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Concrete In Australia : December 2013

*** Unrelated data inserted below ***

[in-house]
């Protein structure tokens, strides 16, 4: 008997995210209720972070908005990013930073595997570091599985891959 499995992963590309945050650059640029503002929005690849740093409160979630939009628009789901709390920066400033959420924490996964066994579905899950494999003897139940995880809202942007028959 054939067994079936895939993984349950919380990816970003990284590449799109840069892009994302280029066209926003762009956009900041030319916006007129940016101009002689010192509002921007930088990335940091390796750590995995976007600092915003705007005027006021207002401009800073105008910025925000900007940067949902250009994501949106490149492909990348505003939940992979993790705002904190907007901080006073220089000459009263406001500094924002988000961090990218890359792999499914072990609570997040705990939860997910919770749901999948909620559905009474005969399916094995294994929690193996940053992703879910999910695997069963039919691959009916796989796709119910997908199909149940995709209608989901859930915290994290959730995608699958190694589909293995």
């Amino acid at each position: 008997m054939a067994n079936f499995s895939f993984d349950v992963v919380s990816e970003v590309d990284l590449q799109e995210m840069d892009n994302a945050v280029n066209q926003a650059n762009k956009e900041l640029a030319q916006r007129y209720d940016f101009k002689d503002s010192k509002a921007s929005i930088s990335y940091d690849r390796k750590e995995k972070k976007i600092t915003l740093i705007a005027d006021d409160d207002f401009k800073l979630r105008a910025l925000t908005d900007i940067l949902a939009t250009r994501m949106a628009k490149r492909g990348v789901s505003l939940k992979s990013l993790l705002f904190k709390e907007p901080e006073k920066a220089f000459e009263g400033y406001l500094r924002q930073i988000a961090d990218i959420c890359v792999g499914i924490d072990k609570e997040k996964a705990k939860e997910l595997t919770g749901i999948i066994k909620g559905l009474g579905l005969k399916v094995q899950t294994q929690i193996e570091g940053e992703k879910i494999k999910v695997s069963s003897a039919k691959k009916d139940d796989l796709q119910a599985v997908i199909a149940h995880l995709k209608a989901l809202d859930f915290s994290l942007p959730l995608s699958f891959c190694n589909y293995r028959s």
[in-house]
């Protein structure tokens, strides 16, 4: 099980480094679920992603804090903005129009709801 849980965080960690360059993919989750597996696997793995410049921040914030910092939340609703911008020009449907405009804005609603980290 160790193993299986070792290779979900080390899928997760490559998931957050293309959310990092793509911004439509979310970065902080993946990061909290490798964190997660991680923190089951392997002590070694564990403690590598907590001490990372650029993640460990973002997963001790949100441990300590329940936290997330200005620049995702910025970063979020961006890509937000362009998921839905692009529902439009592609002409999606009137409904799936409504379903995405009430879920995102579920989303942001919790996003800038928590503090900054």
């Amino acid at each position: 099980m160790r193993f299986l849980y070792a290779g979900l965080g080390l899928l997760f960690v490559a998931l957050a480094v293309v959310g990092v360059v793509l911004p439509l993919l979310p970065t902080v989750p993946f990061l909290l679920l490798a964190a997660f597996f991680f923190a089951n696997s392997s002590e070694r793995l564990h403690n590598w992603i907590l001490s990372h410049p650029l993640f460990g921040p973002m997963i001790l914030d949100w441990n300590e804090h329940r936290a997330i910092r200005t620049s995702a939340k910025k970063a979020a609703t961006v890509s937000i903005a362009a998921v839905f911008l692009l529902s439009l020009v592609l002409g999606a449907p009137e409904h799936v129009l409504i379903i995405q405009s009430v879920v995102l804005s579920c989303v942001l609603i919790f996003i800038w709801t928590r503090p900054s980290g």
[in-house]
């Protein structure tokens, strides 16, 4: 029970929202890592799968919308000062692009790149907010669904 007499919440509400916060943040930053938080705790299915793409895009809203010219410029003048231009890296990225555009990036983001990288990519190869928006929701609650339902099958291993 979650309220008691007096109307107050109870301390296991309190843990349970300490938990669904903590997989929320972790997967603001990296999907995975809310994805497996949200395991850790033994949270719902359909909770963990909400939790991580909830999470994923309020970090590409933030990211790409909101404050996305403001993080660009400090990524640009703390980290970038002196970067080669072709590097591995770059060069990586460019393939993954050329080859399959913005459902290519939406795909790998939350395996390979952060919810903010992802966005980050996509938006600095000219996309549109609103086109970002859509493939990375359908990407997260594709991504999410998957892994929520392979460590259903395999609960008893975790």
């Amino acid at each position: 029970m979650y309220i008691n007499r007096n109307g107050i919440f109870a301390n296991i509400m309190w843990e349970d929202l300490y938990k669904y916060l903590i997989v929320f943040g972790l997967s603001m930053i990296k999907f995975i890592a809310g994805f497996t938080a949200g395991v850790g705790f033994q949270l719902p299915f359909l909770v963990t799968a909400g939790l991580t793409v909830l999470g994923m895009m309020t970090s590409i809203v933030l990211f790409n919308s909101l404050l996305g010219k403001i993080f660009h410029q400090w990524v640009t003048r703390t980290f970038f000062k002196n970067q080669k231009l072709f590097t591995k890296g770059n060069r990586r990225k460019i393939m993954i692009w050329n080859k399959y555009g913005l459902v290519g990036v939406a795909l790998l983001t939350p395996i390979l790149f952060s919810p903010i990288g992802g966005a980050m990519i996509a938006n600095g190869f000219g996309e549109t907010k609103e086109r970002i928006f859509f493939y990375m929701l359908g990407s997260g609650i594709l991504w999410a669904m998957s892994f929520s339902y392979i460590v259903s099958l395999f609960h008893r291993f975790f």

52 Concrete in Australia Vol 39 No 4 DISCUSSION PAPER Author’s response to discussion Colin Gurley, teacher of civil engineering at TAFE NSW Sydney Institute in Ultimo, responds to discussion on his technical note: Shear in simply-supported reinforced concrete beams, Concrete in Australia, Vol 39, Issue 2, June 2013. The author here responds to detailed discussion from Bill Boyce of Queensland and from Anthony Bayadi, NSW CAD manager, Aurecon Sydney. There were also personal communications from Danish friends: Mikael Braestrup of Ramboll and Bjarne Christian Jensen, E/Prof at the University of Southern Denmark, Odense. There was a personal communication from a distinguished New Zealand engineer. There was a CIA NSW seminar on “Shear in Concrete” on 23 October 2013, at which this author was one of three speakers. Finally, there was lengthy discussion from David Herbert of Sydney and Bathurst in which he sets out some detailed calculations using the S&T (strut and tie) method. This note will try to draw together these sources and issues arising from the discussion, personal communications and the seminar. There seems no doubt that the approach proposed is valid and proper. It has been published by ICE London in their magazine Concrete Research. The present purpose is to boil it down to a simple procedure for teaching. Braestrup said: “I have no problems with your analysis – that seems OK.” Jensen said: “I have read your limitations and speculations (see below) and I do not have any comments except that the method you are using is a lower-bound solution. The distribution of forces is inspired by a possible failure mechanism. You ensure equilibrium of the forces and the capacity to resist the forces – purely a lower-bound solution. The method has been used in Danish codes since 1984 – I was in the code committee introducing the method in the codes.” As one remembers, Jensen is, or was, also the Danish representative on the Eurocode 2 committee. The New Zealand comment seems to seek better calibration with experimental results and this author would support and co-operate with that although he is not in a position to do it himself. To enter into a detailed conversation with David Herbert’s discussion would lead us too far astray. The S&T method is a plastic solely lower-bound approach originating in Stuttgart and Zurich. It would be proper to make a detailed comparison of the outcomes (just how much shear reinforcement?) from the S&T method and from this author’s method, although the results from the S&T method are subject to more arbitrary guesses that S&T analysts have to make in order to proceed. This author’s method does not require arbitrary guesses as to the location of truss nodes and the size and location of members that join them. Some notes on the history of structural plasticity are below. Response to discussion from Bill Boyce Boyce has had a distinguished career both as an academic engineer and also as principal structural engineer, Queensland and Papua New Guinea (PNG), for Cameron – MacNamara/ Kinhill/KBR Engineers. Yes, the author does have in mind that this is the first of a series. He thanks Bill for the comments on his second paragraph. The author’s problem, at the moment, is to find a 2D (not 3D) drawing package simple enough for one too old to be CAD literate. He is exporting TIFFs and running on an Apple computer. Suggestions are welcome! Boyce and Braestrup of Ramboll both raise different aspects of an issue that the author mentioned but did overlook some of the consequences. The practice of capacity design has been around in New Zealand and Californian structural practice for more than 40 years and, of course, PNG has used New Zealand codes because of the higher earthquake risk. Nevertheless, capacity design is relevant to the design of buildings anywhere that are robust and ductile, and perform well under any form of abnormal event by limiting the extent of failure and collapse. This includes, for example, as they would have done at the Oklahoma City bombing in 1995 or the recent gravity load collapse in Bangladesh. One of the first principles of capacity design is that shear failure should be prevented (because it is frequently brittle). The term capacity design means that the shear reinforcement should be sufficient to carry the capacity loads corresponding to bending failure. The implication is that φ wu > w* where wu is determined from a normal collapse mechanism with a normal/ conventional Whitney plane-section hinge at mid-span and slightly modified dogleg hinges at continuous ends. Then wu takes over the role of w* in design for shear. This is the issue that Boyce describes in his third paragraph, with which I agree, but there are other implications. There is usually a margin for safety against yield of the shear reinforcement by assuming that the main rebar, at yield, is about 30% over-strength (includes strain-hardening). New Zealand and maybe Californian/ACI codes have maximum limits on the yield-strength of the main rebar. Braestrup points out that the method of the paper implies that shear strength depends only slightly on concrete cylinder strength, in that that cylinder strength affects only the depth of the bending compression stress-block. Braestrup is correct. The method proposed definitely neglects the tensile strength of concrete, but we do know that the tensile strength of concrete is sometimes proportional to the square root of the compressive strength (except zero at cracks) perhaps reducing as the content of shear-reinforcement is increased. AS3600 has assumed that bending strength and shear strength were quite separate and unrelated. This is not true. But this author has been thinking only of the design of new buildings and of an approach that would tend to make new buildings more robust. AS3600 also has to address existing buildings, which may sometimes have quite low contents of shear reinforcement and cases of zero shear reinforcement, such 49-56 - Discussion.indd 52 49-56 - Discussion.indd 52 25/11/13 4:15 PM 25/11/13 4:15 PM